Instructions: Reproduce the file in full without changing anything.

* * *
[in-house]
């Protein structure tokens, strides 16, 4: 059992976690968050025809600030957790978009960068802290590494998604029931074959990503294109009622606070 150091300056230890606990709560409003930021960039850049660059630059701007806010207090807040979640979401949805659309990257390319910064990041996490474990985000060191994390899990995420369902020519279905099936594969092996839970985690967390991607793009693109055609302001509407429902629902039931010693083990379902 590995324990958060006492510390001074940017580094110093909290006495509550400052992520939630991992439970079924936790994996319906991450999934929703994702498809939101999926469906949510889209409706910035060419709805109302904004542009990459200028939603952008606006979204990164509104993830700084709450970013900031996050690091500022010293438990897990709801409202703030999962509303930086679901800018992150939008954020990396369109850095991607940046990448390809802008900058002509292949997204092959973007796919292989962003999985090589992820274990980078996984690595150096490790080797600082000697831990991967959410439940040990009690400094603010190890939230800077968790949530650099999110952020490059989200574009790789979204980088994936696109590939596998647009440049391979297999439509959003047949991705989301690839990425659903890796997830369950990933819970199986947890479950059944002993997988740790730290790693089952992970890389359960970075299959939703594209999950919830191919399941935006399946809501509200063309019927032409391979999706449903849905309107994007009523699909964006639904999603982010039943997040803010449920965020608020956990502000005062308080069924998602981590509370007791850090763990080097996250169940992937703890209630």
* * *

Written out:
[in-house]
């Protein structure tokens, strides 16, 4: 059992976690968050025809600030957790978009960068802290590494998604029931074959990503294109009622606070 150091300056230890606990709560409003930021960039850049660059630059701007806010207090807040979640979401949805659309990257390319910064990041996490474990985000060191994390899990995420369902020519279905099936594969092996839970985690967390991607793009693109055609302001509407429902629902039931010693083990379902 590995324990958060006492510390001074940017580094110093909290006495509550400052992520939630991992439970079924936790994996319906991450999934929703994702498809939101999926469906949510889209409706910035060419709805109302904004542009990459200028939603952008606006979204990164509104993830700084709450970013900031996050690091500022010293438990897990709801409202703030999962509303930086679901800018992150939008954020990396369109850095991607940046990448390809802008900058002509292949997204092959973007796919292989962003999985090589992820274990980078996984690595150096490790080797600082000697831990991967959410439940040990009690400094603010190890939230800077968790949530650099999110952020490059989200574009790789979204980088994936696109590939596998647009440049391979297999439509959003047949991705989301690839990425659903890796997830369950990933819970199986947890479950059944002993997988740790730290790693089952992970890389359960970075299959939703594209999950919830191919399941935006399946809501509200063309019927032409391979999706449903849905309107994007009523699909964006639904999603982010039943997040803010449920965020608020956990502000005062308080069924998602981590509370007791850090763990080097996250169940992937703890209630």